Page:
_________________________
"Applaud friends, the comedy is over." --Ludwig van Beethoven on his deathbed.
August Förster 190 Artcase

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#1003330 - 12/06/04 07:05 AM Re: Any successful teach yourself methods?
Stevester Offline
2000 Post Club Member

Registered: 10/04/03
Posts: 2851
Loc: New Jersey
Actually "The Piano Guy" got me started. I never bought his material but I saw him on PBS and almost did. I did a lot of computer research and found what I thought would be better resources which I will list below.

I have been primarily working on my own but I do have two friends who play very well who have given me input as needed. You are going to need someone to help you as you start out. I am at the point I would like to find a good formal teacher and I have initiated contact at a local college.

http://www.fjhmusic.com/piano/apa.htm

Faber's Adult Piano Adventures was a good start for me.

Also, search the archives and you will find a goldmine of valuable information.
_________________________
"The true character of a man can be determined by witnessing what he does when no one is watching".

anon

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#1003331 - 12/06/04 07:42 AM Re: Any successful teach yourself methods?
markb Offline
2000 Post Club Member

Registered: 10/29/04
Posts: 2593
Loc: Maryland
 Quote:
Originally posted by Bob Muir:
" How to Play the Piano Despite Years of Lessons: What Music Is and How to Make It at Home " looks interesting.

[/b]
I used this book before starting lessons. Well, actually between lessons, but that's another story. Anyway, it's pretty decent, but I don't know if I'd call it a "method." It may depend on what you're looking for--a long-term, step-by-step progression, or a quicker, get-down-to-brass-tacks approach. This book is definitely worth looking into if your goal is the latter.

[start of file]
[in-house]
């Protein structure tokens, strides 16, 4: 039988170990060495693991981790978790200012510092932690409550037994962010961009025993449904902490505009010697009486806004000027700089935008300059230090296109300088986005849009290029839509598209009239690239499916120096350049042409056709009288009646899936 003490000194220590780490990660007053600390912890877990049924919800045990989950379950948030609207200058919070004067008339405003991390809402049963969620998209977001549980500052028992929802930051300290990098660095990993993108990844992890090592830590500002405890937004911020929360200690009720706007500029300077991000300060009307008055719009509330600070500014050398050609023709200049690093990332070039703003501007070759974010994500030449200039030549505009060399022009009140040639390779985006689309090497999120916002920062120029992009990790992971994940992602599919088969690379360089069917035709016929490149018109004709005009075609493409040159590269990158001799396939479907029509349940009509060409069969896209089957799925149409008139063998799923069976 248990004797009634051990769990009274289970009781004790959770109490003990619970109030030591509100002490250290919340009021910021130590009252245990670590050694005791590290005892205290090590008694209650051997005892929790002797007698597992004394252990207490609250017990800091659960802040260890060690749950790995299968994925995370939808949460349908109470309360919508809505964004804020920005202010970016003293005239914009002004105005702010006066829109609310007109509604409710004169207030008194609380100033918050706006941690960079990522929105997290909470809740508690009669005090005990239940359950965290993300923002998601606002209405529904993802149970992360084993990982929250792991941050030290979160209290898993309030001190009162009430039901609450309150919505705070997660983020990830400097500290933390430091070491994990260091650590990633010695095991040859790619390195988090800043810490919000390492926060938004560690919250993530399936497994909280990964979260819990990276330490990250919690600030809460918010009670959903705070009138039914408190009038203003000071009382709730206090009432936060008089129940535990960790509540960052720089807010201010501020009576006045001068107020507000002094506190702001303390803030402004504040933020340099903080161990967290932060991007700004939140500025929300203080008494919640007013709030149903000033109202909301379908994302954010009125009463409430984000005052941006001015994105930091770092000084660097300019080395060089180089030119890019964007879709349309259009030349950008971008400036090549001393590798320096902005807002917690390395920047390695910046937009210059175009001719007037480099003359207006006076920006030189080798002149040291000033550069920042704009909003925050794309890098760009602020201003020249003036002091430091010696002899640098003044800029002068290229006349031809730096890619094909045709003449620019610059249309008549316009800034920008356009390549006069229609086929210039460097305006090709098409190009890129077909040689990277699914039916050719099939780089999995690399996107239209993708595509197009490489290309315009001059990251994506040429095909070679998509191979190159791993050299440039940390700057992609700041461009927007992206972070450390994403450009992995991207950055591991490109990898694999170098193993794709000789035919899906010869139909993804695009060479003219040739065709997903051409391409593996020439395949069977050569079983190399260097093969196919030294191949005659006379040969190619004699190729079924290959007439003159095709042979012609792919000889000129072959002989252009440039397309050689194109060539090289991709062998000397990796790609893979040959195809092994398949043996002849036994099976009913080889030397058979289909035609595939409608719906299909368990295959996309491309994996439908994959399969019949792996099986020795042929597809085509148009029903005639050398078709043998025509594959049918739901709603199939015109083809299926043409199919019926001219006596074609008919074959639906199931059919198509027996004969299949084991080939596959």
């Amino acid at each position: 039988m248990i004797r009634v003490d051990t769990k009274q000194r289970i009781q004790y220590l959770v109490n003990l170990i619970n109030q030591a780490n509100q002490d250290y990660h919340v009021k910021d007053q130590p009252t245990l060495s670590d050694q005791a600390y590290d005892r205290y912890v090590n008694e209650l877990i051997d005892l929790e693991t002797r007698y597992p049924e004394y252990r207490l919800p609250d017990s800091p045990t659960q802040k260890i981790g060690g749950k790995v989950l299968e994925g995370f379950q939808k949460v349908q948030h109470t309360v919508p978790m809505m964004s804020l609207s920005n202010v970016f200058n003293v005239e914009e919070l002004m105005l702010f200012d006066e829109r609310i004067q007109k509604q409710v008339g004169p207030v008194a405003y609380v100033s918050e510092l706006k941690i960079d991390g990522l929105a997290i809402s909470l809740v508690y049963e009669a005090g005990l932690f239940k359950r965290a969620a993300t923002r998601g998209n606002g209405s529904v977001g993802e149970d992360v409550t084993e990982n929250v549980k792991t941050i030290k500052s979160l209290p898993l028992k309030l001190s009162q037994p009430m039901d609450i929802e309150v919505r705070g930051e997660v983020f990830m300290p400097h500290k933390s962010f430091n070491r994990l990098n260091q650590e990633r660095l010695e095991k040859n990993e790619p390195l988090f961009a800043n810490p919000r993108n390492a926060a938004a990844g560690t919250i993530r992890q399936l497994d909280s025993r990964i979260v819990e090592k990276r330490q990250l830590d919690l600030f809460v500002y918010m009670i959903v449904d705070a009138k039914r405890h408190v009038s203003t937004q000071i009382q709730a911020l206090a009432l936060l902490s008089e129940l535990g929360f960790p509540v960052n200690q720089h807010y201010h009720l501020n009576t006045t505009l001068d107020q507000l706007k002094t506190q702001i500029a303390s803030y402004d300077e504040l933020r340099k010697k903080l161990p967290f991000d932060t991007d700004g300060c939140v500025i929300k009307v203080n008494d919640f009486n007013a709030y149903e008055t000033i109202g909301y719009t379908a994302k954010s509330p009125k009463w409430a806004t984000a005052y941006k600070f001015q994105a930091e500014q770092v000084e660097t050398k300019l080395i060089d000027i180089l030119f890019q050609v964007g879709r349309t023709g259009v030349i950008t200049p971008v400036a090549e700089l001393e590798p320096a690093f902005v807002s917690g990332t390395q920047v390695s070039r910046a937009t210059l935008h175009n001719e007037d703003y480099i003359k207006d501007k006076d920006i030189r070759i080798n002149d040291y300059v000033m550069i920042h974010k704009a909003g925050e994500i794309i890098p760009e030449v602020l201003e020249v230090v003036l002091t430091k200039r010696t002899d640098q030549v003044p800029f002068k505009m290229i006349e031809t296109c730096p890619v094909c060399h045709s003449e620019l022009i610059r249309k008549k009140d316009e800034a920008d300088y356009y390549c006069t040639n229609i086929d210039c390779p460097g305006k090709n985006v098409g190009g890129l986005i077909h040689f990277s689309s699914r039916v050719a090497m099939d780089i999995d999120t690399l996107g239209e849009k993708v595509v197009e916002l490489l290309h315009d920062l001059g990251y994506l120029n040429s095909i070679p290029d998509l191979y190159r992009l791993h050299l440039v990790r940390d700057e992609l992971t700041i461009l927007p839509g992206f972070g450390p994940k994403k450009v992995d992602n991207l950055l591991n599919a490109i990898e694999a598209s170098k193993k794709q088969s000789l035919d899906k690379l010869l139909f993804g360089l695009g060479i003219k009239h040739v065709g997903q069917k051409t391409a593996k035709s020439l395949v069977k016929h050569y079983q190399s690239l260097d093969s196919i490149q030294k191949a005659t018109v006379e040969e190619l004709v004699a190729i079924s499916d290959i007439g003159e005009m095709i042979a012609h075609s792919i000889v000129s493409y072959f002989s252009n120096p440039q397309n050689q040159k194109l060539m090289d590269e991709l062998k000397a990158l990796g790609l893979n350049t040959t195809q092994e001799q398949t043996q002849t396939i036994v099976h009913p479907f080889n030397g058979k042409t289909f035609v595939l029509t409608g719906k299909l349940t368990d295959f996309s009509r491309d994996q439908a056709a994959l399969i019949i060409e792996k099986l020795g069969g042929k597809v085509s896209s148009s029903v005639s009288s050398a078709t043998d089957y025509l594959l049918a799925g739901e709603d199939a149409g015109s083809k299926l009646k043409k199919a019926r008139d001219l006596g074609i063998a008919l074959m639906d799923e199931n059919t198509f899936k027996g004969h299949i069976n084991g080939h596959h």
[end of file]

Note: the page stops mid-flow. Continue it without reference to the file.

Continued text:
_________________________
markb--The Count of Casio

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#1003332 - 12/06/04 07:46 AM Re: Any successful teach yourself methods?
markb Offline
2000 Post Club Member

Registered: 10/29/04
Posts: 2593
Loc: Maryland
 Quote:
Originally posted by Stevester:

http://www.fjhmusic.com/piano/apa.htm

Faber's Adult Piano Adventures was a good start for me.

[/b]
This is what I'm working in now, Book 3A, with my teacher. Fairly traditional method, but I like it pretty well. It also has lots of optional, supplementary books that parallel the main method.
_________________________
markb--The Count of Casio

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#1003333 - 12/06/04 10:16 AM Re: Any successful teach yourself methods?
Stevester Offline
2000 Post Club Member

Registered: 10/04/03
Posts: 2851
Loc: New Jersey
markb, I used the two book series. You are the first person I have communicated with who has used or are using the larger format series. I felt the Faber two book series was a good start but the second half of the second book started to bore me, I think it had to do with their musical choices.